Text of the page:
MELISSA BLOCK, host:
To Arizona now, where customs and border agents will soon be reinforced by a deployment of National Guard troops. Earlier this week, President Obama ordered up to 1,200 National Guard troops to the U.S.-Mexico border. This is not the first time the Guard has been sent to the border.
And it's not the first time NPR's Ted Robbins is covering the story. He joins us now. Hey, Ted.
TED ROBBINS: Hi, Melissa.
BLOCK: And what do you know about how this is going to work?
ROBBINS: Well, the White House says up to 1,200 National Guard troops will be spread along the four Southwest border states. So, that's California, Arizona, New Mexico and Texas. We don't know exactly where or when yet. They will assist law enforcement already here, both local and Border Patrol, with surveillance and intelligence gathering. And it's all aimed at catching drug smugglers who are coming north from Mexico, and catching guns and money which are flowing south into Mexico.
The administration says this is not an anti-illegal immigrant mission. And I should point out, Melissa, that there are 340 troops who have been on the border for some time. They just haven't made such big news. Those Guardsmen and women have been working on something called the State Counter Drug Program, assisting local law enforcement in much of the same manner.
BLOCK: And, Ted, these new troops going to the border, you mentioned their mission is to catch drug smugglers. But their mandate doesn't include actually being to apprehend anyone.
ROBBINS: That's right and that is federal law. The Posse Comitatus Act from 1878 limits the use of the military to perform law enforcement duties. So the troops which are on the border will be armed to defend themselves. Those in support roles, they obviously won't need weapons.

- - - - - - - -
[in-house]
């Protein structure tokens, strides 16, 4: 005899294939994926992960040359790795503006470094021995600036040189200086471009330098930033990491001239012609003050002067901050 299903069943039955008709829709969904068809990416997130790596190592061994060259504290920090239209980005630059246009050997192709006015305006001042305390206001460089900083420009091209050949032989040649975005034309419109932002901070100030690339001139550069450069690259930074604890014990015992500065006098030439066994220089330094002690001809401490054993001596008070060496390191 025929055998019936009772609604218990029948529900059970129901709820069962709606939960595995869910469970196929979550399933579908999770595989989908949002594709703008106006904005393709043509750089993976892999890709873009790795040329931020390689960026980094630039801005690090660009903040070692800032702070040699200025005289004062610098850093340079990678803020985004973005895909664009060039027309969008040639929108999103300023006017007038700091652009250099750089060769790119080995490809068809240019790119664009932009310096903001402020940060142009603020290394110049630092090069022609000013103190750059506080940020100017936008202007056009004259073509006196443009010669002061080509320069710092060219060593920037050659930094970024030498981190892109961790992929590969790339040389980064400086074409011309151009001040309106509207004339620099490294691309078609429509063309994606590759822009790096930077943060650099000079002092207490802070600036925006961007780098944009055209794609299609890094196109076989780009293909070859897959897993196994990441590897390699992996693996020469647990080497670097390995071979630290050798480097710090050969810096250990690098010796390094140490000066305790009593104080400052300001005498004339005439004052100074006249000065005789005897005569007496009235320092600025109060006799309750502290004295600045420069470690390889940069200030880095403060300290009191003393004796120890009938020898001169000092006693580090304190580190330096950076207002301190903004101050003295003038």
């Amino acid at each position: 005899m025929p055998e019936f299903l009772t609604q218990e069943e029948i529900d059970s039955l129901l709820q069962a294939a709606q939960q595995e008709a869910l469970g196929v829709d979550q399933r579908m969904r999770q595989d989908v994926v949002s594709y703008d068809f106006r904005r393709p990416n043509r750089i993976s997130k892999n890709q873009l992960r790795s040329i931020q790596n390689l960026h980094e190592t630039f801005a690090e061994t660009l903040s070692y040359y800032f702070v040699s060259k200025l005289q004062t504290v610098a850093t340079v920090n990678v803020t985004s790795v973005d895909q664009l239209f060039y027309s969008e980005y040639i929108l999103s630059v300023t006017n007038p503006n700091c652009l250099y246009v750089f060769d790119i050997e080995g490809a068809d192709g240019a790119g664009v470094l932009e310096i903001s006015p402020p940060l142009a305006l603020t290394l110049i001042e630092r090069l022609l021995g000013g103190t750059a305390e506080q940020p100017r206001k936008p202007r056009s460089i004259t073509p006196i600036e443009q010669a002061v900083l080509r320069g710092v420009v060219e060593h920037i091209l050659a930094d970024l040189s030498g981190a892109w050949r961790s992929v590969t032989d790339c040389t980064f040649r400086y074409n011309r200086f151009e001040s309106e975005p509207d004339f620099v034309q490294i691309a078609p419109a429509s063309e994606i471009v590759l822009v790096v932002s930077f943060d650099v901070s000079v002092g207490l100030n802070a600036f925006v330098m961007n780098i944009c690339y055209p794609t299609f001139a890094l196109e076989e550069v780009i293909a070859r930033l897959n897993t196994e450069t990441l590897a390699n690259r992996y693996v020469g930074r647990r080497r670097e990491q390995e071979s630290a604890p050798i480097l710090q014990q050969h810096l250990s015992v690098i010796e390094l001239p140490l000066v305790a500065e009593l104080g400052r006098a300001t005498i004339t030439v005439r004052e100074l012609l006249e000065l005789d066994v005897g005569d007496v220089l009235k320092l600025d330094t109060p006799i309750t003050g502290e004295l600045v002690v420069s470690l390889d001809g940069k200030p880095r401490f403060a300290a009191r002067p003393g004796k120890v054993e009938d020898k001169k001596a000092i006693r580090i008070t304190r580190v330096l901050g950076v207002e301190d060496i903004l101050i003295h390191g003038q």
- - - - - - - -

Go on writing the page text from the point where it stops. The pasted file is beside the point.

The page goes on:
The new troops are scheduled to be here about a year, and it'll be until more Border Patrol agents are hired and more equipment arrives.
BLOCK: And back in 2006, President Bush sent National Guard troops to the border. It was called Operation Jumpstart. How does this new mission compare with that one?
ROBBINS: It's a lot different. Then, it was at least in part an anti-immigration mission. Four years ago, President Bush sent 6,000 troops to the border states. They stayed two years until they could be replaced by 6,000 new Border Patrol agents. They were hired in a massive recruiting effort.
Another big difference: the Guard then helped build the 700 miles of border fence and vehicle barriers along the U.S.-Mexico line.
BLOCK: And when you and I talked about Operation Jumpstart a couple days ago, you said it was considered pretty much of a success.
ROBBINS: Yeah, well, it certainly accomplished its objective, which - you know, the agents and the fence are now in place, the number of crossers have gone down, especially in the Yuma Border Patrol sector where there wasn't much of anything before, apprehensions dropped by more than 60 percent after Jumpstart.
The government says the Jumpstart troops also helped seize more than 300,000 pounds of drugs, 162,000 illegal immigrants and almost $70,000 in cash. And says they helped rescue at least a hundred people lost in the desert.
BLOCK: Ted, you are based in Tucson, just north of the border. Border security obviously a big issue where you are, what are you hearing from people about this move? Do they support it? Do they not like it?
ROBBINS: It's interesting because politicians of both parties raced to take credit for it after it was announced the other day. And a lot living near the line have been asking for troops for two months, since rancher Rob Krentz was murdered on his land. Everyone presumes the killer was a smuggler, though no one's been caught.
Republicans are saying it's not nearly enough. They want another 6,000 troops. On the other side, those pushing for immigration reform says this does nothing to sort out the millions living in the country illegally nor to help reduce demand for drugs in the U.S.
According to the FBI, crime in border towns on the U.S. side is down or flat. So those critics say this does nothing to help crime in places like Phoenix either. They say that this move - to use a metaphor, sports metaphor - is like trying to score in football when all you have on the field are lineman.
BLOCK: NPR's Ted Robbins, thanks very much.
ROBBINS: My pleasure.
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